Worm in alternating baths
According to a report in the last issue of Nature (February 5, 1998), the Pompeii worm (Alvinella pompejana) is the animal that can withstand the greatest heat. It is at home in the hydrothermal vents of the Pacific deep sea. Measurements by Craig Cary and his colleagues at the University of Delaware show that the eight-inch worms can withstand a temperature difference of more than 60°C on their bodies.
The worms live in tubes hanging from the sides of the hydrothermal vents. From these, highly heated water bubbles up to 300°C into the surrounding seawater, which has a temperature of only 2°C. The tentacles of the front ends of the worms hanging out of the tubes bathe in water at around 22°C. Their rear ends in the tubes must withstand temperatures in excess of 80°C.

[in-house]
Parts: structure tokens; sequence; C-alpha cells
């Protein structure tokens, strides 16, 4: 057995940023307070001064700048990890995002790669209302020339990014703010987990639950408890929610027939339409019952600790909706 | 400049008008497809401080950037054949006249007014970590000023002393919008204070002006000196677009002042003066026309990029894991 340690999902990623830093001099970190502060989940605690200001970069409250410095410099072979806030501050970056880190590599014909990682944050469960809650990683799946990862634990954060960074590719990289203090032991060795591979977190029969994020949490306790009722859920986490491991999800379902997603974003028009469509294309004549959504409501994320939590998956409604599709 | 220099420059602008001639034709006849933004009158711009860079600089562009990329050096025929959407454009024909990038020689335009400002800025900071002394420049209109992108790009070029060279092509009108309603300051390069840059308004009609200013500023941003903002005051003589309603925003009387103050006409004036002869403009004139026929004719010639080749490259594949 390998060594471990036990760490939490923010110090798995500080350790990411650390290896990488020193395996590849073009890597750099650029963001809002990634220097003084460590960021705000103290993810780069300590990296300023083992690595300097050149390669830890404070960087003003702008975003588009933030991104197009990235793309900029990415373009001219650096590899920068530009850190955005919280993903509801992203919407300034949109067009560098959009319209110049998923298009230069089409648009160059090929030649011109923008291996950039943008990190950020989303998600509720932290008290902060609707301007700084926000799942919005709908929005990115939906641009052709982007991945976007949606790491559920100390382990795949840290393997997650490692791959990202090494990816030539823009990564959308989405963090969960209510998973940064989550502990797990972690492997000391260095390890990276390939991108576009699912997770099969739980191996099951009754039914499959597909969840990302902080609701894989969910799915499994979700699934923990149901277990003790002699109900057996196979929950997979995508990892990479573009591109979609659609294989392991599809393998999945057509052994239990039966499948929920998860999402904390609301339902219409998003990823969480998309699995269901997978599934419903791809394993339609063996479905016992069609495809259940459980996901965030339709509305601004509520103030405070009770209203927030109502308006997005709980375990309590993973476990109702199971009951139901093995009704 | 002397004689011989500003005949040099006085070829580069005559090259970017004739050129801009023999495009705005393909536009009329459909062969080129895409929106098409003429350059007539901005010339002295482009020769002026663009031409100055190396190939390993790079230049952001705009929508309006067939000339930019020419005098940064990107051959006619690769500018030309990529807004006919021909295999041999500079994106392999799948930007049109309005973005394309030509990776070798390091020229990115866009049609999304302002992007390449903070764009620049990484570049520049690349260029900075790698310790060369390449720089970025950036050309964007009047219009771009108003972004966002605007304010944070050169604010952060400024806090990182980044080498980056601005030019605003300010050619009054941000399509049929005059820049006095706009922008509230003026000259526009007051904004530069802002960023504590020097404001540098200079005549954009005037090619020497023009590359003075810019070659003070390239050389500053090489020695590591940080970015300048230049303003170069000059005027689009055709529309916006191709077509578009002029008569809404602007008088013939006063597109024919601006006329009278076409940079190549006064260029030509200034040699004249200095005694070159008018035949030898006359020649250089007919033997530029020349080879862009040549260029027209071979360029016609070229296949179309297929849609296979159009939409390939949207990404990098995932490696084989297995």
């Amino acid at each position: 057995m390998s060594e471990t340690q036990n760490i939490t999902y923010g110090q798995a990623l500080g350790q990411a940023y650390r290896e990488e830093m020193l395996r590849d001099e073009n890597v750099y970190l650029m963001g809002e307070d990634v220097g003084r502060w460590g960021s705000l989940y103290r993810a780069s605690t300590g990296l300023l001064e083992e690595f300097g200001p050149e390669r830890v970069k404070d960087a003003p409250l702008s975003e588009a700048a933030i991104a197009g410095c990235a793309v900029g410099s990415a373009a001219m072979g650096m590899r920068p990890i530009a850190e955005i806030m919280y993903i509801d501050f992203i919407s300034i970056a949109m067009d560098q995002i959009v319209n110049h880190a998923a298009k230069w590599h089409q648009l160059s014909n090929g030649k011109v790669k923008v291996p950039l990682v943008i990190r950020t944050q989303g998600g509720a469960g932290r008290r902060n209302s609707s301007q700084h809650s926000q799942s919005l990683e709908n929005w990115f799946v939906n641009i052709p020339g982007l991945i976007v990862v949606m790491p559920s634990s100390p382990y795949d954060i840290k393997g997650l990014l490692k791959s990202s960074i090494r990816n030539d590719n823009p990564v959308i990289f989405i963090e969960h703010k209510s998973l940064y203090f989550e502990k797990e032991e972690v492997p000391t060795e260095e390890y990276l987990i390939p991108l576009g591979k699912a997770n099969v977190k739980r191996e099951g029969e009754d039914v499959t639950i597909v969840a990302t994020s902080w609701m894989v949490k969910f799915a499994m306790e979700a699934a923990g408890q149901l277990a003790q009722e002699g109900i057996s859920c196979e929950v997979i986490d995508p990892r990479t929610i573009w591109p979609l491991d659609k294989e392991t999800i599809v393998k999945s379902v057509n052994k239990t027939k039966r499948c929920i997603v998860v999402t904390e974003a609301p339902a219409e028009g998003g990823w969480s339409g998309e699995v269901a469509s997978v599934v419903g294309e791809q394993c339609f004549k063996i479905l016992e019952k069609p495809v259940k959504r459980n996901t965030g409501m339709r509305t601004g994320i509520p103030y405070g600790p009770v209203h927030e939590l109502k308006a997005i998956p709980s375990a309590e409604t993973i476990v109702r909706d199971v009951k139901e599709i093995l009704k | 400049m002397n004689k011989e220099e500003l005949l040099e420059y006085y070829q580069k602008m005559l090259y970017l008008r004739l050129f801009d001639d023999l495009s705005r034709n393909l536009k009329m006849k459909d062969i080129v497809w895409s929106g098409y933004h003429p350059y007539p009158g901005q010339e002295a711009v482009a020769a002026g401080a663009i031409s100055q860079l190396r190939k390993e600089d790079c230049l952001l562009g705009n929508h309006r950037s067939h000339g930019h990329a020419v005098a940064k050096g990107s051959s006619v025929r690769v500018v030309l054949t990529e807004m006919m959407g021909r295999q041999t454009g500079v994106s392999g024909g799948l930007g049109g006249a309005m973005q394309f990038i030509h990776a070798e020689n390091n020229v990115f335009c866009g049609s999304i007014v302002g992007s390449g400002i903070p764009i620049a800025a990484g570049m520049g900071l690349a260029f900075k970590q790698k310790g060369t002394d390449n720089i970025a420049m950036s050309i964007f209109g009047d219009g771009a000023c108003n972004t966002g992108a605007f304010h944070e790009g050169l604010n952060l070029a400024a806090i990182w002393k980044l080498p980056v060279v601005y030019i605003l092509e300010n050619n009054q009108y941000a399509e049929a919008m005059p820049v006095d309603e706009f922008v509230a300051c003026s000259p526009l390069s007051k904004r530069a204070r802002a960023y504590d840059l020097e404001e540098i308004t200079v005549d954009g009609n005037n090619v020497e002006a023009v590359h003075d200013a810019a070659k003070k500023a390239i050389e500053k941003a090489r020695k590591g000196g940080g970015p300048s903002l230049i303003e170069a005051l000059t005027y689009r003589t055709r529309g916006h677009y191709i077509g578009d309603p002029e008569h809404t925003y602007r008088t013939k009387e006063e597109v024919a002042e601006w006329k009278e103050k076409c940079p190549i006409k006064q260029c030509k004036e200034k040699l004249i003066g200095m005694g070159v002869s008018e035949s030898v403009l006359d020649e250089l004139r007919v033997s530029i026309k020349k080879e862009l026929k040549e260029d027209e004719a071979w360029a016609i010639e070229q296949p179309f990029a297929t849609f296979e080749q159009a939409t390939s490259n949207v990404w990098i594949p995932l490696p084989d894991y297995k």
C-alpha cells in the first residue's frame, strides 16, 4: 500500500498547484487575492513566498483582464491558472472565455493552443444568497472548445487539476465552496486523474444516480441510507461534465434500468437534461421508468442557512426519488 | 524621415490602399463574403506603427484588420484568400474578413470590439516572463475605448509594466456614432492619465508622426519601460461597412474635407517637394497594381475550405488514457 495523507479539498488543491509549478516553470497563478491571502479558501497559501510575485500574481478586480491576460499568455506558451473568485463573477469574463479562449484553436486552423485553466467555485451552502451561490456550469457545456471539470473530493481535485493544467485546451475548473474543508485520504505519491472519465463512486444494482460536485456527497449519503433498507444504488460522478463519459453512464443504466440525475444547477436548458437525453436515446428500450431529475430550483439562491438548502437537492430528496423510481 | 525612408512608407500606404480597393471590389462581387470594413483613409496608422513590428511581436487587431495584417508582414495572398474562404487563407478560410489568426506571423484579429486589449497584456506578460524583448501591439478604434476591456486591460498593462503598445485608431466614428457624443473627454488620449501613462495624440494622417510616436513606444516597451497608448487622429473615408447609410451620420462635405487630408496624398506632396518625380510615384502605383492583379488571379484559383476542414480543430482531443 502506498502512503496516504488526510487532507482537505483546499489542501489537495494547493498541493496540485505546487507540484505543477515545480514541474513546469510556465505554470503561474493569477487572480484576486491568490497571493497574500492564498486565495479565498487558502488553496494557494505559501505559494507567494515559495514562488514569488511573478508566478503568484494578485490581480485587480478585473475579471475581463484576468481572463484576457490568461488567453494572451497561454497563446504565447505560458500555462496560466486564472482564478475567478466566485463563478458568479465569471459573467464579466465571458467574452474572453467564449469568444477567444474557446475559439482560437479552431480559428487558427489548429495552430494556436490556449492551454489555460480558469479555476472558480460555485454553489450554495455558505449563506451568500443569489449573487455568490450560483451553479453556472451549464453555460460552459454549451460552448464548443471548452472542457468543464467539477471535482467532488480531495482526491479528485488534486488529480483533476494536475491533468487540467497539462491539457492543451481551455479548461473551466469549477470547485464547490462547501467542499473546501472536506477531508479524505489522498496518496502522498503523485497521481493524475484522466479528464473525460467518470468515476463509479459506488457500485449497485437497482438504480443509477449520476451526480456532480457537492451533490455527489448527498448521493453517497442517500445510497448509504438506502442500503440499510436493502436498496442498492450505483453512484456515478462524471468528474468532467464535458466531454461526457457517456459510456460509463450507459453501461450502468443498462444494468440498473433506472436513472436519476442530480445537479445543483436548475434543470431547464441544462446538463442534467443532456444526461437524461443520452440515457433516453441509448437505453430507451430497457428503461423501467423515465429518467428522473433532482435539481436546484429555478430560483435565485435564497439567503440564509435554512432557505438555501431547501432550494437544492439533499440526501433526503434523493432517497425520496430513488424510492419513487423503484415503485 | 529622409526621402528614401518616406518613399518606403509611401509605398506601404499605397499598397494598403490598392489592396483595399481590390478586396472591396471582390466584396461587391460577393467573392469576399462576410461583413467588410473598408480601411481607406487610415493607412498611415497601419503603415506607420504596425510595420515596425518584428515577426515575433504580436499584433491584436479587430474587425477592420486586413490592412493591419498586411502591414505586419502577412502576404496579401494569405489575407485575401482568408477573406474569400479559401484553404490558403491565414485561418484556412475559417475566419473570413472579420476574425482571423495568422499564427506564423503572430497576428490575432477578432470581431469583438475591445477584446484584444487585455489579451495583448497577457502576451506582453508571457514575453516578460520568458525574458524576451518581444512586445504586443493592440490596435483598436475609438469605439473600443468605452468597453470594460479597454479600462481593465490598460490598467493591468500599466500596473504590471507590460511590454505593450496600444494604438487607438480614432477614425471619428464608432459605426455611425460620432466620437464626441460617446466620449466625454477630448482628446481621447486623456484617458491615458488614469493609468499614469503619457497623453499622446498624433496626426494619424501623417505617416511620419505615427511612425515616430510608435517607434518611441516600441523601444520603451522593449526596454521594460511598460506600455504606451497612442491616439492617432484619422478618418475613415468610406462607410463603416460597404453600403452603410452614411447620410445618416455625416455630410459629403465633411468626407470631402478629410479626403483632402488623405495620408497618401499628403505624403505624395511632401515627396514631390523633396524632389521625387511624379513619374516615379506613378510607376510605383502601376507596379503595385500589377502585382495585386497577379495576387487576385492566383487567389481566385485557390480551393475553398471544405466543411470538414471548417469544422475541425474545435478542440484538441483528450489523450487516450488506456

How do you do it? The trick is in the bacteria. There are many types of bacteria that call hot springs and other environments with high temperatures up to 113°C home. It turns out that the Pompeii worm hosts a whole collection of bacteria that coat the worm's body - like the fur of a sheep. It's possible the worm couldn't handle the heat without its bacterial shield.
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